Meditation is a practice where an individual uses a technique – such as mindfulness, or focusing the mind on a particular object, thought, or activity – to train attention and awareness, and achieve a mentally clear and emotionally calm and stable state.

There are many types of meditation from mindfulness to breathe awareness meditation. It is always good to set yourself 1 type of meditation so you can focus during the meditation. I personally love this technique which our teacher trainer has shared and that is to close your eyes, empty your thoughts and focus on the tip of your nose in the darkness of your clear mind together with calm breathing. Another way is to draw a 50cent circle with a dot in the middle, having to stare at it which will lead to a focused meditative state.

 It definitely helps me to clear out unwanted thoughts entering my mind.

  • Physical Movement, Asanas

A recent study published in the British Journal of Sports Medicine found that “movement-based yoga,” defined as any form of yoga where participants are physically active at least 50% of the time (ie, flowing through poses), can positively impact how you feel.

The research shows that movement-based yoga improved symptoms of depression or improved mental health for people living with a range of mental health conditions including anxiety, post-traumatic stress, and major depression.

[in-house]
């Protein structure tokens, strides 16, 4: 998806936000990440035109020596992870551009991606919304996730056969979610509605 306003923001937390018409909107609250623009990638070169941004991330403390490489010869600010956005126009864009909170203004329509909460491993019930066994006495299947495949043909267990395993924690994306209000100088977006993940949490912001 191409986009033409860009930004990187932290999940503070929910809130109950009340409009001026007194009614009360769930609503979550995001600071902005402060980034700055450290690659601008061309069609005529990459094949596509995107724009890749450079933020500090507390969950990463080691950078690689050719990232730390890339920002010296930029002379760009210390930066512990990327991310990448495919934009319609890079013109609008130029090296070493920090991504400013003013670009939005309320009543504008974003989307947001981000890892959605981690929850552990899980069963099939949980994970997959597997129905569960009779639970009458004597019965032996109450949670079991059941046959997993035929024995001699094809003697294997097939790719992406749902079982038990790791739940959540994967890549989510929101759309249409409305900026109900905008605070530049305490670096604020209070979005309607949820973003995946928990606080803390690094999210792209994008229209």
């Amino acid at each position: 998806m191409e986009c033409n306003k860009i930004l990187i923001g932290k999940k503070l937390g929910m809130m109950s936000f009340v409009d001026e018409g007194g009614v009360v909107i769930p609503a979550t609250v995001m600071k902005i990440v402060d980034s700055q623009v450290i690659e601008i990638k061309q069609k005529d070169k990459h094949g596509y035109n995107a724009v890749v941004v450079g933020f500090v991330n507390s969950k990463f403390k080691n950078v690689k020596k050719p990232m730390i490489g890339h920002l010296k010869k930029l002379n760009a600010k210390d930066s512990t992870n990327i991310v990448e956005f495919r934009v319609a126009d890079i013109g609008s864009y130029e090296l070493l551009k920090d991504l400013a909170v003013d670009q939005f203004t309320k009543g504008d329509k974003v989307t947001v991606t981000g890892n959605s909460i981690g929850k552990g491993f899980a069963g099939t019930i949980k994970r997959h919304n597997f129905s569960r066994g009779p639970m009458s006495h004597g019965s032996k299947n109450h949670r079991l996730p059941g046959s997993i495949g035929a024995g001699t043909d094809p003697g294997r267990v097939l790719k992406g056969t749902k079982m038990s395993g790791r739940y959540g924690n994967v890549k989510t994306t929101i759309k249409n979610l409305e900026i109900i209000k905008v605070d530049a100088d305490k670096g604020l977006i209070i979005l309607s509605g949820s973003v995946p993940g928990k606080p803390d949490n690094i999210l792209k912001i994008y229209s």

So what are the poses which helps? There are no right or wrong poses as all poses in Yoga has its own benefits. A good way to start with is to identify which part of the body holds stress so you can counter release the stress and tension. In times of Covid-19, it is important to boost our immune system and reduce stress.

Here are a few poses which are recommended:

  • Relaxation (savasana)

Savasana might look like a nap at the end of your yoga practice. But it’s actually a fully conscious pose aimed at being awake, yet completely relaxed. 

In Savasana—also known as corpse pose— you lie down on your back and relax your body and mind so you may fully assimilate the benefits of your asana practice

During this pose, you close your eyes, breathe naturally, and practice eliminating tension from the body. Ideally, this posture lasts for 10 to 20 minutes. However, even a few minutes of Savasana can have powerful benefits.

Savasana can also helps us learn how to completely surrender, stop fighting the clock, and make space for peace and harmony to fill the soul. Savasana is like turning off your computer when it’s acting up. Once you reboot it, the computer often has greater functionality. 

 

 

Conclusion :

The above are few ways to help condition our mind and body with Yoga to be stronger especially during this time of pandemic. Everyone has their preferred ways so hope that what I have shared will help anyone in any ways.

I like to also include music in my practice and meditation as it sets the tone and ambience. One of my favourite playlist on spotify is  ‘deep focus’ as the genre of music set is purposeful for studying and concentration.